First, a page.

LAS VEGASIBM announced that it is working with the Louvre Museum to deliver an intelligent management system based on Big Blue's Maximo technology.
The new systems at the Louvre Museum in Paris will preserve and protect the landmark institution's artwork and facilities, which cover more than 650,000 square feet, making it one of the largest museums in the world, said David Bartlett, vice president of industry solutions at IBM. IBM announced its work with the Louvre at its IBM Pulse 2012 conference here.
Established in the 18th century, the Louvre is home to thousands of objects and artifacts ranging from prehistory to 1848, including perhaps the most famous painting in the world, the Mona Lisa. To preserve and protect its facilities and world-famous artwork, the museum staff handles more than 65,000 repairs and maintenance visits per year. Through the use of IBM Maximo Asset Management software, the museum's staff has been able to streamline its maintenance processes to improve customer service, as well as improve the efficiency, real-time operation and management of the museum.
As one of Europe's most visited museums, with 8.8 million visitors in 2011, one of the Louvre's goals is to keep the majority of its galleries open daily, IBM said. To meet that goal while managing more than 65,000 repairs and maintenance visits, the museum needed to make its corrective and preventative maintenance more streamlined and efficient. Prior to working with IBM, the staff managed its facility-related repairs and maintenance work by paper, involving hundreds of vendors. However, the museum recognized that it needed a computerized maintenance management tool to make its corrective and preventative maintenance more streamlined and efficient.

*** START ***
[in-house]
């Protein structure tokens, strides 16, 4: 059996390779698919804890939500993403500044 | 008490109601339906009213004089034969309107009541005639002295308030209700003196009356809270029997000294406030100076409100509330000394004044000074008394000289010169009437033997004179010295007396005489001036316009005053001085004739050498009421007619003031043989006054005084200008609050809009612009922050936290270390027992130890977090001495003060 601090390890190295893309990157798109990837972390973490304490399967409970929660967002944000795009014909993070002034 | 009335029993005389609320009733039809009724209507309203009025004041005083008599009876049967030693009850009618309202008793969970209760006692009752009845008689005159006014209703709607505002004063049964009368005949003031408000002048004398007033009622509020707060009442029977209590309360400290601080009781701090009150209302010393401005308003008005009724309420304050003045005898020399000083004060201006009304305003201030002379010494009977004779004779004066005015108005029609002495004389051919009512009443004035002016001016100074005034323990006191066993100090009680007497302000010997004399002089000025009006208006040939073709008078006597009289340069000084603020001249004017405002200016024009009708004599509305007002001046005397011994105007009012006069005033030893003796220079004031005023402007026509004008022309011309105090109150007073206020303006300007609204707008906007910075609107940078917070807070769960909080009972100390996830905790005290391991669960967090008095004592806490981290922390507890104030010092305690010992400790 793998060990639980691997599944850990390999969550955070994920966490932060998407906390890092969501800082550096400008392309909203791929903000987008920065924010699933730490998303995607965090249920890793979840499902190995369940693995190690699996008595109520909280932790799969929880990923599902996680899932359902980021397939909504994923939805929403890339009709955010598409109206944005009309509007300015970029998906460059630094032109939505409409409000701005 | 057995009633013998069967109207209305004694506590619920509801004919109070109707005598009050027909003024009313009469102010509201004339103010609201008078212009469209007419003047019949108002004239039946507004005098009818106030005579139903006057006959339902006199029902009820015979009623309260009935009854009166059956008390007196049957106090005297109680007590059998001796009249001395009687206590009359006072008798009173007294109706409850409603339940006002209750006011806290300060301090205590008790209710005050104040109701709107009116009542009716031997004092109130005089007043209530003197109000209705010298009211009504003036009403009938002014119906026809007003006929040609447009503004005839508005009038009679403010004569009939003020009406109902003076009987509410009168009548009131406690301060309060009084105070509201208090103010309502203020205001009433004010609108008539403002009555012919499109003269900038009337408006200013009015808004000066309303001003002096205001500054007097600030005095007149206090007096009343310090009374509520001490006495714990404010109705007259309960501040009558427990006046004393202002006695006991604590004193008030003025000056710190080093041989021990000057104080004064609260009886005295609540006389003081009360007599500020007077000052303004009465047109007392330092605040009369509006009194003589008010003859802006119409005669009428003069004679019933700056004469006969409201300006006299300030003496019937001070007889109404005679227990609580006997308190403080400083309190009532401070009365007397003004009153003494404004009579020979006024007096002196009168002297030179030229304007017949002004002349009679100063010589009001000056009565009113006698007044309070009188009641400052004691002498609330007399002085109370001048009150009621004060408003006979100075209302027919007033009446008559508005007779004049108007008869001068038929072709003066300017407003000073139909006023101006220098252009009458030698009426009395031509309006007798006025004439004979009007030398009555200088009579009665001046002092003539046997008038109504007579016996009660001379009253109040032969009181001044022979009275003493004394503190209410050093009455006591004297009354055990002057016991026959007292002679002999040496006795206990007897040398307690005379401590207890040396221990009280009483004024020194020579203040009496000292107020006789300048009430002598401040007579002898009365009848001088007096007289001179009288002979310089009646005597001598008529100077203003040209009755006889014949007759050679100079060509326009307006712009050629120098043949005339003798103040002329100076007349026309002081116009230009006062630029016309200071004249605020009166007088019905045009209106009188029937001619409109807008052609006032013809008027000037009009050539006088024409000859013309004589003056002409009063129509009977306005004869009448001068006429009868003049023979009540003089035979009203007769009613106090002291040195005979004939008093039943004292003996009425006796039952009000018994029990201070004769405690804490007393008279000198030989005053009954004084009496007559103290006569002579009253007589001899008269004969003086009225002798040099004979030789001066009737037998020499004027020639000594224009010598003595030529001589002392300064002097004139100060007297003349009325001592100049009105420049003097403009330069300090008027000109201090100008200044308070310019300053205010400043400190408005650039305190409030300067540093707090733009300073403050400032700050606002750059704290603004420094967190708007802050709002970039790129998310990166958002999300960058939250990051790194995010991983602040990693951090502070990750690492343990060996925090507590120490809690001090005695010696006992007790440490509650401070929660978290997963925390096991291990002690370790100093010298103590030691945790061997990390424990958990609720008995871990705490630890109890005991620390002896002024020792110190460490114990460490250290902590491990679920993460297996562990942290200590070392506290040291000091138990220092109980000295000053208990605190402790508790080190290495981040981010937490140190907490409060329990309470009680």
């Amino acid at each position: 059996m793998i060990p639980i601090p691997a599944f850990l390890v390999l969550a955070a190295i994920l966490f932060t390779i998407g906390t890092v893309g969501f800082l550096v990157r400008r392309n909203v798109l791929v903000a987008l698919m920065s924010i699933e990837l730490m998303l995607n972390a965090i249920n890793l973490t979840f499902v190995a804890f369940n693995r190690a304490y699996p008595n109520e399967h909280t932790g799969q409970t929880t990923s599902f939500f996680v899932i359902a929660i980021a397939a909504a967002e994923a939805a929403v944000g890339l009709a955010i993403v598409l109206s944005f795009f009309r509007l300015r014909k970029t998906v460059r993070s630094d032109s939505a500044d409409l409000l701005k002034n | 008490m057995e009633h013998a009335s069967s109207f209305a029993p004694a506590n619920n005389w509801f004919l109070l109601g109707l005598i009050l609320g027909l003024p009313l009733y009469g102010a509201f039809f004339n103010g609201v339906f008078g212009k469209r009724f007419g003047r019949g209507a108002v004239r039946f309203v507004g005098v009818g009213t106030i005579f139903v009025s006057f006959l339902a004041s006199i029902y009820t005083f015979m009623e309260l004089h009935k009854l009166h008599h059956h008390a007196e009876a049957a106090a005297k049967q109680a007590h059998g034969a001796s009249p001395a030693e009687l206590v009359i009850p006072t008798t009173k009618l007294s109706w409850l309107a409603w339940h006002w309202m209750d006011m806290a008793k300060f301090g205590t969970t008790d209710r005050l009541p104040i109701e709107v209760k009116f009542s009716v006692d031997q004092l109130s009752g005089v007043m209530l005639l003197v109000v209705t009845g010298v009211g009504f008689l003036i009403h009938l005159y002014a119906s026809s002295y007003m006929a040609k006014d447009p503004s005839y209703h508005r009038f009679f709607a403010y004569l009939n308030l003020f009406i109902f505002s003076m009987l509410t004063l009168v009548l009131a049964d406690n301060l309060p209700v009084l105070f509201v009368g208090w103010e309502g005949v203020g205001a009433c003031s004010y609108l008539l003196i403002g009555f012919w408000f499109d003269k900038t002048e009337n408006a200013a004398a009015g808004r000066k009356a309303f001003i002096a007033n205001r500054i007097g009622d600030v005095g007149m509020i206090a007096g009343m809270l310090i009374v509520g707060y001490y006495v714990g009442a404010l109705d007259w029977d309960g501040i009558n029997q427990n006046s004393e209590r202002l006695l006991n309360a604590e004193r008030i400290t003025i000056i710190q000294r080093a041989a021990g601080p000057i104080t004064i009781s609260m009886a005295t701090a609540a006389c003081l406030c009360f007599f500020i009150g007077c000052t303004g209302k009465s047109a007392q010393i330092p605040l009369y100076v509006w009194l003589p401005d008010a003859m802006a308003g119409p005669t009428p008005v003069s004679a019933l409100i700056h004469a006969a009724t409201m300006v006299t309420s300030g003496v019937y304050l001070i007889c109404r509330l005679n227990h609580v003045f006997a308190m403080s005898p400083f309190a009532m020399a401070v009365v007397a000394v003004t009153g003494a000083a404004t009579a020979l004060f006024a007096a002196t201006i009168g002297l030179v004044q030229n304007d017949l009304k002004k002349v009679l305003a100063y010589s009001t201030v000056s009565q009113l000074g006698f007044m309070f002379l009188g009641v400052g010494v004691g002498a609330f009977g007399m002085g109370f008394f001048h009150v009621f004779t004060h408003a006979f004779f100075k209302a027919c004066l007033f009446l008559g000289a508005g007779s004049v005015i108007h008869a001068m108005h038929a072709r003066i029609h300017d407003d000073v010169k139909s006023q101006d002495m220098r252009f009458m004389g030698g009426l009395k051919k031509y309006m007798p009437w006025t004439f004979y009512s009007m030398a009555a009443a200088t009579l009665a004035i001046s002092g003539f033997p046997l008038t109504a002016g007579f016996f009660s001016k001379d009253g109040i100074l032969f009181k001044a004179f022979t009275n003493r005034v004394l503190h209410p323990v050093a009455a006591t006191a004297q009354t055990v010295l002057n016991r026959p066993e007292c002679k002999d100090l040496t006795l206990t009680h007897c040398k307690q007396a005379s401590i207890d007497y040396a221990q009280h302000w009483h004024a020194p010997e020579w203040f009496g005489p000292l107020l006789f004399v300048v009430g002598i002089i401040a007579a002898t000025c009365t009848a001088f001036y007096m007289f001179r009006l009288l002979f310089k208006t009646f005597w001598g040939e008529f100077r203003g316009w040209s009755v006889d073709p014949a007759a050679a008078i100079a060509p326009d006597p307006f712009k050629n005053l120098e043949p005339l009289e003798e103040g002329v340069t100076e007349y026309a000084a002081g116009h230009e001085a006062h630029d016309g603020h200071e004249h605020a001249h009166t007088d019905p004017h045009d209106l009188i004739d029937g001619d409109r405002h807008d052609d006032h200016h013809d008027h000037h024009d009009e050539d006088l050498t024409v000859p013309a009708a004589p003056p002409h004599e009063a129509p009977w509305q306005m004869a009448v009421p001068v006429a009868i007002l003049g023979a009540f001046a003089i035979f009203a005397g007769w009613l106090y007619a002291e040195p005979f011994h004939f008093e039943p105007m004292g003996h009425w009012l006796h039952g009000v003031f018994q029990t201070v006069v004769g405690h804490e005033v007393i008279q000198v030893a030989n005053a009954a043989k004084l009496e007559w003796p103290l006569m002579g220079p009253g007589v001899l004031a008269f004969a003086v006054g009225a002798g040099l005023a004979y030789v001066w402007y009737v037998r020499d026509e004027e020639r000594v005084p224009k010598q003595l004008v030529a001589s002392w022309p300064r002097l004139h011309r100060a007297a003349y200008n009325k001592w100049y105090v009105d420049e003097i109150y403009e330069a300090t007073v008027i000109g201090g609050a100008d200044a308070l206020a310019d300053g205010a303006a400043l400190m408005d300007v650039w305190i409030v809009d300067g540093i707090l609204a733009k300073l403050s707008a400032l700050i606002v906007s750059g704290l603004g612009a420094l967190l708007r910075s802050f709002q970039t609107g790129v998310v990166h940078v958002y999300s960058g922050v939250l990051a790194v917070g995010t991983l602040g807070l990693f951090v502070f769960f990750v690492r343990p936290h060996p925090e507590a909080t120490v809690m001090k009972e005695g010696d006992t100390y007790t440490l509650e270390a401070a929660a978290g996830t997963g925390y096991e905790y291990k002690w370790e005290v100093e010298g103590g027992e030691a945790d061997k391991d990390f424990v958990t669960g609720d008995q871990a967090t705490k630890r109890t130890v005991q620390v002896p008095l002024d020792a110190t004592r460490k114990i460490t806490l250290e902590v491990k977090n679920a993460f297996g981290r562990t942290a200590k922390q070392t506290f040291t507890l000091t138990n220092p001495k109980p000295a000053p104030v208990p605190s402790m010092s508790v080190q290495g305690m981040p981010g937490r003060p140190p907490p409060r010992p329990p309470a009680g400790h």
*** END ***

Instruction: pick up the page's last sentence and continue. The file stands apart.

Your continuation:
Thus the museum engaged IBM Business Partner SQLI to upgrade IBM Maximo software to create a single information database and shared repository for the museum staff. The software solution's integrated database helps the museum visualize processes including the initial planning, cleaning, maintenance and disposal of the rooms and facilities systems such as the air-conditioning system, heating system, elevators, lights for each room or gallery, and the locking system for more than 2,500 doors.
"The Louvre has more than 2,500 doors they have to monitor for energy efficiency," Bartlett said.
"Managing thousands of repairs, cleaning and maintenance visits per year to preserve the facilities and artwork while keeping the galleries available and accessible to visitors is a daunting undertaking," said Metin Pelit, department manager of computerized maintenance management system at The Louvre Museum, in a statement. "Thanks to IBM software, we're able to visualize our entire infrastructure and make better, more informed decisions about when and how to respond to problemsand about when to proactively address a potential problem that we otherwise wouldn't have seen coming."